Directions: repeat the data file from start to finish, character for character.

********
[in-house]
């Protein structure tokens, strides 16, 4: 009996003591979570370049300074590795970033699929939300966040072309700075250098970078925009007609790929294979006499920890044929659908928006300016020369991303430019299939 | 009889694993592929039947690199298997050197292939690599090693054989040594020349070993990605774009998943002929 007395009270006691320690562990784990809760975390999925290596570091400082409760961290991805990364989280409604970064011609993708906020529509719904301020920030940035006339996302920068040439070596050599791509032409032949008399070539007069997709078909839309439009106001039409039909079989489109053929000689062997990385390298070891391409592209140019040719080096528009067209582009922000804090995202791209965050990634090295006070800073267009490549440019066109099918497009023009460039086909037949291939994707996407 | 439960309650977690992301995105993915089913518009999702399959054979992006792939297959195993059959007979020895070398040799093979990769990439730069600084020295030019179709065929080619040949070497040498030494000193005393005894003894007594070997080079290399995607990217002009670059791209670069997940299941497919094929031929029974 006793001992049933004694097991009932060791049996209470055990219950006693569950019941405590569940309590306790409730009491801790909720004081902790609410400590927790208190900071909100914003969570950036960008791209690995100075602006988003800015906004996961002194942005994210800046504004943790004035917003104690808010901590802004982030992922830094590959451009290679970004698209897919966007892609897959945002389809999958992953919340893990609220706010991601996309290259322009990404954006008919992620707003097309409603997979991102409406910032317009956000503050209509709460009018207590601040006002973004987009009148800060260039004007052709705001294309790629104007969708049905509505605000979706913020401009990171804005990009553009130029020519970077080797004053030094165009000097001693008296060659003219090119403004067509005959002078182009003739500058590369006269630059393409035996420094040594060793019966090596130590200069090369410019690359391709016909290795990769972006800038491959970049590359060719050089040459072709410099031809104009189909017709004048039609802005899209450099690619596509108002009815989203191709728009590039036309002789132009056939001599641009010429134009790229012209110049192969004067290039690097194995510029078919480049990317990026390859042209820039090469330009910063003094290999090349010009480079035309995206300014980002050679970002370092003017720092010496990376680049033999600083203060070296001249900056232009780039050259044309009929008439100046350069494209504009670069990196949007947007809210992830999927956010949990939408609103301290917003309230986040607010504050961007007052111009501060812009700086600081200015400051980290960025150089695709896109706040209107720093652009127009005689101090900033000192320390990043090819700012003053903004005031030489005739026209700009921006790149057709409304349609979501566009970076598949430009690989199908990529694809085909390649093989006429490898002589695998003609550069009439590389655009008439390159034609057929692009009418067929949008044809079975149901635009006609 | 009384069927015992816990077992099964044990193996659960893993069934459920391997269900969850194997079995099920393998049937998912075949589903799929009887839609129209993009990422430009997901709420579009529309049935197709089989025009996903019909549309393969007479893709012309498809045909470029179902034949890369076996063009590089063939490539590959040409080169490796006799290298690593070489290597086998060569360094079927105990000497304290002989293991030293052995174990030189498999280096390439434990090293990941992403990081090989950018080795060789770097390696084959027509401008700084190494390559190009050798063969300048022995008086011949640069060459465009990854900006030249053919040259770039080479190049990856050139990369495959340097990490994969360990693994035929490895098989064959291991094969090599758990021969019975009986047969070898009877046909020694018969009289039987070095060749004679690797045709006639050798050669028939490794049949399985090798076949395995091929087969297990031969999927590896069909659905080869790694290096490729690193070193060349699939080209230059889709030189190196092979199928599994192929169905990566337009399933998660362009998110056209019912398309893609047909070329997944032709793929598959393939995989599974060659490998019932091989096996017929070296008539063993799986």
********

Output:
[in-house]
């Protein structure tokens, strides 16, 4: 009996003591979570370049300074590795970033699929939300966040072309700075250098970078925009007609790929294979006499920890044929659908928006300016020369991303430019299939 | 009889694993592929039947690199298997050197292939690599090693054989040594020349070993990605774009998943002929 007395009270006691320690562990784990809760975390999925290596570091400082409760961290991805990364989280409604970064011609993708906020529509719904301020920030940035006339996302920068040439070596050599791509032409032949008399070539007069997709078909839309439009106001039409039909079989489109053929000689062997990385390298070891391409592209140019040719080096528009067209582009922000804090995202791209965050990634090295006070800073267009490549440019066109099918497009023009460039086909037949291939994707996407 | 439960309650977690992301995105993915089913518009999702399959054979992006792939297959195993059959007979020895070398040799093979990769990439730069600084020295030019179709065929080619040949070497040498030494000193005393005894003894007594070997080079290399995607990217002009670059791209670069997940299941497919094929031929029974 006793001992049933004694097991009932060791049996209470055990219950006693569950019941405590569940309590306790409730009491801790909720004081902790609410400590927790208190900071909100914003969570950036960008791209690995100075602006988003800015906004996961002194942005994210800046504004943790004035917003104690808010901590802004982030992922830094590959451009290679970004698209897919966007892609897959945002389809999958992953919340893990609220706010991601996309290259322009990404954006008919992620707003097309409603997979991102409406910032317009956000503050209509709460009018207590601040006002973004987009009148800060260039004007052709705001294309790629104007969708049905509505605000979706913020401009990171804005990009553009130029020519970077080797004053030094165009000097001693008296060659003219090119403004067509005959002078182009003739500058590369006269630059393409035996420094040594060793019966090596130590200069090369410019690359391709016909290795990769972006800038491959970049590359060719050089040459072709410099031809104009189909017709004048039609802005899209450099690619596509108002009815989203191709728009590039036309002789132009056939001599641009010429134009790229012209110049192969004067290039690097194995510029078919480049990317990026390859042209820039090469330009910063003094290999090349010009480079035309995206300014980002050679970002370092003017720092010496990376680049033999600083203060070296001249900056232009780039050259044309009929008439100046350069494209504009670069990196949007947007809210992830999927956010949990939408609103301290917003309230986040607010504050961007007052111009501060812009700086600081200015400051980290960025150089695709896109706040209107720093652009127009005689101090900033000192320390990043090819700012003053903004005031030489005739026209700009921006790149057709409304349609979501566009970076598949430009690989199908990529694809085909390649093989006429490898002589695998003609550069009439590389655009008439390159034609057929692009009418067929949008044809079975149901635009006609 | 009384069927015992816990077992099964044990193996659960893993069934459920391997269900969850194997079995099920393998049937998912075949589903799929009887839609129209993009990422430009997901709420579009529309049935197709089989025009996903019909549309393969007479893709012309498809045909470029179902034949890369076996063009590089063939490539590959040409080169490796006799290298690593070489290597086998060569360094079927105990000497304290002989293991030293052995174990030189498999280096390439434990090293990941992403990081090989950018080795060789770097390696084959027509401008700084190494390559190009050798063969300048022995008086011949640069060459465009990854900006030249053919040259770039080479190049990856050139990369495959340097990490994969360990693994035929490895098989064959291991094969090599758990021969019975009986047969070898009877046909020694018969009289039987070095060749004679690797045709006639050798050669028939490794049949399985090798076949395995091929087969297990031969999927590896069909659905080869790694290096490729690193070193060349699939080209230059889709030189190196092979199928599994192929169905990566337009399933998660362009998110056209019912398309893609047909070329997944032709793929598959393939995989599974060659490998019932091989096996017929070296008539063993799986």